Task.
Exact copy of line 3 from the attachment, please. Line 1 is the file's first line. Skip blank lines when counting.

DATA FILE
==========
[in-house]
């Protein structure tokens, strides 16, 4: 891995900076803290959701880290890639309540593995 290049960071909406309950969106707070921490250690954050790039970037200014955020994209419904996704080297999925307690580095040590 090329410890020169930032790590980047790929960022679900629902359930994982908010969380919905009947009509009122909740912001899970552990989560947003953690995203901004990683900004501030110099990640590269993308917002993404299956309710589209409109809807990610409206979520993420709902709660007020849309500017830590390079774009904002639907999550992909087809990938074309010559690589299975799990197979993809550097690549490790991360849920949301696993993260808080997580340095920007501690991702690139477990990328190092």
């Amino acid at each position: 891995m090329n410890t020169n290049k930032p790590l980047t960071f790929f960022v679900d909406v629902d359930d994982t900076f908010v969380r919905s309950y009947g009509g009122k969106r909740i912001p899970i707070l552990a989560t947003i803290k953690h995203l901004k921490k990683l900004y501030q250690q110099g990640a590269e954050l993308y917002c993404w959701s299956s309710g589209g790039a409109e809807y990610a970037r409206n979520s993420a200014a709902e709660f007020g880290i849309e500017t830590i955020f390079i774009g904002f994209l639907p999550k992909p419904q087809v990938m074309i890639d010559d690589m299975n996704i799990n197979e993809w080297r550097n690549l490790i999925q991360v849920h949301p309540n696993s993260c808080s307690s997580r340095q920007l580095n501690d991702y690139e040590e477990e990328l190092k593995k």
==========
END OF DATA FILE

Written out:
């Amino acid at each position: 891995m090329n410890t020169n290049k930032p790590l980047t960071f790929f960022v679900d909406v629902d359930d994982t900076f908010v969380r919905s309950y009947g009509g009122k969106r909740i912001p899970i707070l552990a989560t947003i803290k953690h995203l901004k921490k990683l900004y501030q250690q110099g990640a590269e954050l993308y917002c993404w959701s299956s309710g589209g790039a409109e809807y990610a970037r409206n979520s993420a200014a709902e709660f007020g880290i849309e500017t830590i955020f390079i774009g904002f994209l639907p999550k992909p419904q087809v990938m074309i890639d010559d690589m299975n996704i799990n197979e993809w080297r550097n690549l490790i999925q991360v849920h949301p309540n696993s993260c808080s307690s997580r340095q920007l580095n501690d991702y690139e040590e477990e990328l190092k593995k």